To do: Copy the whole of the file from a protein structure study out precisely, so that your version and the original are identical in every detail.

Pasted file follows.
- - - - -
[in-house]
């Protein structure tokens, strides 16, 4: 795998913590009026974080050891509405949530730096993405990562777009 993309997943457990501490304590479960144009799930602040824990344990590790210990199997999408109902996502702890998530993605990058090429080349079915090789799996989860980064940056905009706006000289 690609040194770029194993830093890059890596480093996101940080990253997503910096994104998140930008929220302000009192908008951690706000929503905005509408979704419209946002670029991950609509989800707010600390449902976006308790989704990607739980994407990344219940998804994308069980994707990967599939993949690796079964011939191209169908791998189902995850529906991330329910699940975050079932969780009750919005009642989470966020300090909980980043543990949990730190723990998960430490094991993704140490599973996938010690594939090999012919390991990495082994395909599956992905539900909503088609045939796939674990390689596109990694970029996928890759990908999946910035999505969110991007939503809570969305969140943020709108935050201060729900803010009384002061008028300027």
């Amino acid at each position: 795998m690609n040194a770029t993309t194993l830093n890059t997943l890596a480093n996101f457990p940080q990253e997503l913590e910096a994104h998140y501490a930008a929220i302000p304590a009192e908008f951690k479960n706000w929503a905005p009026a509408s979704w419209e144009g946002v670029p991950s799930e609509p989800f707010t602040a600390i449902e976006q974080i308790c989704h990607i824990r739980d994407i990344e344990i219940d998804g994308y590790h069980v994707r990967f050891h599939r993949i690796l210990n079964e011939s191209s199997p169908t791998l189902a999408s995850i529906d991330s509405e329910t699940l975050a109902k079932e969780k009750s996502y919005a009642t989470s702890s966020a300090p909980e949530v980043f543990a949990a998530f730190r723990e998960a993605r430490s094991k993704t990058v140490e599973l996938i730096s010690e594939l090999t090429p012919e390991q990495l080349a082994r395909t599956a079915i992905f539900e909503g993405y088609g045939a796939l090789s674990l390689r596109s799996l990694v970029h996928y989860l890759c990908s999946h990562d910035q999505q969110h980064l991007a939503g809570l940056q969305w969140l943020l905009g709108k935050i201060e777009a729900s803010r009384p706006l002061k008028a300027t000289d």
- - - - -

[in-house]
């Protein structure tokens, strides 16, 4: 795998913590009026974080050891509405949530730096993405990562777009 993309997943457990501490304590479960144009799930602040824990344990590790210990199997999408109902996502702890998530993605990058090429080349079915090789799996989860980064940056905009706006000289 690609040194770029194993830093890059890596480093996101940080990253997503910096994104998140930008929220302000009192908008951690706000929503905005509408979704419209946002670029991950609509989800707010600390449902976006308790989704990607739980994407990344219940998804994308069980994707990967599939993949690796079964011939191209169908791998189902995850529906991330329910699940975050079932969780009750919005009642989470966020300090909980980043543990949990730190723990998960430490094991993704140490599973996938010690594939090999012919390991990495082994395909599956992905539900909503088609045939796939674990390689596109990694970029996928890759990908999946910035999505969110991007939503809570969305969140943020709108935050201060729900803010009384002061008028300027």
């Amino acid at each position: 795998m690609n040194a770029t993309t194993l830093n890059t997943l890596a480093n996101f457990p940080q990253e997503l913590e910096a994104h998140y501490a930008a929220i302000p304590a009192e908008f951690k479960n706000w929503a905005p009026a509408s979704w419209e144009g946002v670029p991950s799930e609509p989800f707010t602040a600390i449902e976006q974080i308790c989704h990607i824990r739980d994407i990344e344990i219940d998804g994308y590790h069980v994707r990967f050891h599939r993949i690796l210990n079964e011939s191209s199997p169908t791998l189902a999408s995850i529906d991330s509405e329910t699940l975050a109902k079932e969780k009750s996502y919005a009642t989470s702890s966020a300090p909980e949530v980043f543990a949990a998530f730190r723990e998960a993605r430490s094991k993704t990058v140490e599973l996938i730096s010690e594939l090999t090429p012919e390991q990495l080349a082994r395909t599956a079915i992905f539900e909503g993405y088609g045939a796939l090789s674990l390689r596109s799996l990694v970029h996928y989860l890759c990908s999946h990562d910035q999505q969110h980064l991007a939503g809570l940056q969305w969140l943020l905009g709108k935050i201060e777009a729900s803010r009384p706006l002061k008028a300027t000289d």